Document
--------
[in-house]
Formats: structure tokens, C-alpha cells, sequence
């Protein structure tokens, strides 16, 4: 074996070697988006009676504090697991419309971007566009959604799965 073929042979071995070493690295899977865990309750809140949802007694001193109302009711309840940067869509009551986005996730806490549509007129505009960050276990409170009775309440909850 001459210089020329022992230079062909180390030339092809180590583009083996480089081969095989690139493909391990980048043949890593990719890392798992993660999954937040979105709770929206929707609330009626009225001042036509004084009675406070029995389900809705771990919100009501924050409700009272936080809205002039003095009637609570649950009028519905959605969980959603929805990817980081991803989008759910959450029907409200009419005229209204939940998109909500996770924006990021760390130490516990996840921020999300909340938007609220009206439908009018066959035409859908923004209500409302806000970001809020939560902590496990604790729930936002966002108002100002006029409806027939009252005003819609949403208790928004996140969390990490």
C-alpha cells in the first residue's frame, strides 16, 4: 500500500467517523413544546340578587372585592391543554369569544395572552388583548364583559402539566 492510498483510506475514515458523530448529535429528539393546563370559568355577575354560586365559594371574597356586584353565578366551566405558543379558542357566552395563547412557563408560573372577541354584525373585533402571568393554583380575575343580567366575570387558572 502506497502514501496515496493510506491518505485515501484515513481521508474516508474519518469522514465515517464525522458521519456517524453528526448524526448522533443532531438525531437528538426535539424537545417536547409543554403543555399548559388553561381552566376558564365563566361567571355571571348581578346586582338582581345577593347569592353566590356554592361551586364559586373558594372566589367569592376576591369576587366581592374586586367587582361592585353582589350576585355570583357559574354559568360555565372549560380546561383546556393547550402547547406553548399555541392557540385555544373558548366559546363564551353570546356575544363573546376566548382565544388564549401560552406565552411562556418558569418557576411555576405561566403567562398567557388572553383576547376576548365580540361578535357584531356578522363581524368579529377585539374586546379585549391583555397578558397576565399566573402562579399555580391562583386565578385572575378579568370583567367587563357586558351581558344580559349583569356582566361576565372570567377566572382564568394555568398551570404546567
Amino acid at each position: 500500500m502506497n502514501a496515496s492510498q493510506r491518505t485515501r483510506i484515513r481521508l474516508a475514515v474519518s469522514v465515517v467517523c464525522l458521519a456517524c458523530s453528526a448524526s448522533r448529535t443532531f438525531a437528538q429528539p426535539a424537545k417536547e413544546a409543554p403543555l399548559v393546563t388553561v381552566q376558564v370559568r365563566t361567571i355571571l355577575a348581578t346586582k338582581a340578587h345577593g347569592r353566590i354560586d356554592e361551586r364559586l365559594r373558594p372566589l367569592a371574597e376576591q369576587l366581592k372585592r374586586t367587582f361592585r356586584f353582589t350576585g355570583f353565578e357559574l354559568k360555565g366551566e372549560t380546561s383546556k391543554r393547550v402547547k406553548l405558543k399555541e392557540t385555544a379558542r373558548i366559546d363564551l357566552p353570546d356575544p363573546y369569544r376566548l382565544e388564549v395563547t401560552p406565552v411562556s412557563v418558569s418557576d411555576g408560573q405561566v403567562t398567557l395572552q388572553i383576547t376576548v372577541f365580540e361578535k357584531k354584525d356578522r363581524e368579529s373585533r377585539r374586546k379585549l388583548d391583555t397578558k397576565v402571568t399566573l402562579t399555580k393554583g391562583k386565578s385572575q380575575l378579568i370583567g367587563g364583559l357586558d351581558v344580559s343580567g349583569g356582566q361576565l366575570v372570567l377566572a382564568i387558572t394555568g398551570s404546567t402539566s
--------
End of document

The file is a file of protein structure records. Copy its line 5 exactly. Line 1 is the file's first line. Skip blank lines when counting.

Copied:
Amino acid at each position: 500500500m502506497n502514501a496515496s492510498q493510506r491518505t485515501r483510506i484515513r481521508l474516508a475514515v474519518s469522514v465515517v467517523c464525522l458521519a456517524c458523530s453528526a448524526s448522533r448529535t443532531f438525531a437528538q429528539p426535539a424537545k417536547e413544546a409543554p403543555l399548559v393546563t388553561v381552566q376558564v370559568r365563566t361567571i355571571l355577575a348581578t346586582k338582581a340578587h345577593g347569592r353566590i354560586d356554592e361551586r364559586l365559594r373558594p372566589l367569592a371574597e376576591q369576587l366581592k372585592r374586586t367587582f361592585r356586584f353582589t350576585g355570583f353565578e357559574l354559568k360555565g366551566e372549560t380546561s383546556k391543554r393547550v402547547k406553548l405558543k399555541e392557540t385555544a379558542r373558548i366559546d363564551l357566552p353570546d356575544p363573546y369569544r376566548l382565544e388564549v395563547t401560552p406565552v411562556s412557563v418558569s418557576d411555576g408560573q405561566v403567562t398567557l395572552q388572553i383576547t376576548v372577541f365580540e361578535k357584531k354584525d356578522r363581524e368579529s373585533r377585539r374586546k379585549l388583548d391583555t397578558k397576565v402571568t399566573l402562579t399555580k393554583g391562583k386565578s385572575q380575575l378579568i370583567g367587563g364583559l357586558d351581558v344580559s343580567g349583569g356582566q361576565l366575570v372570567l377566572a382564568i387558572t394555568g398551570s404546567t402539566s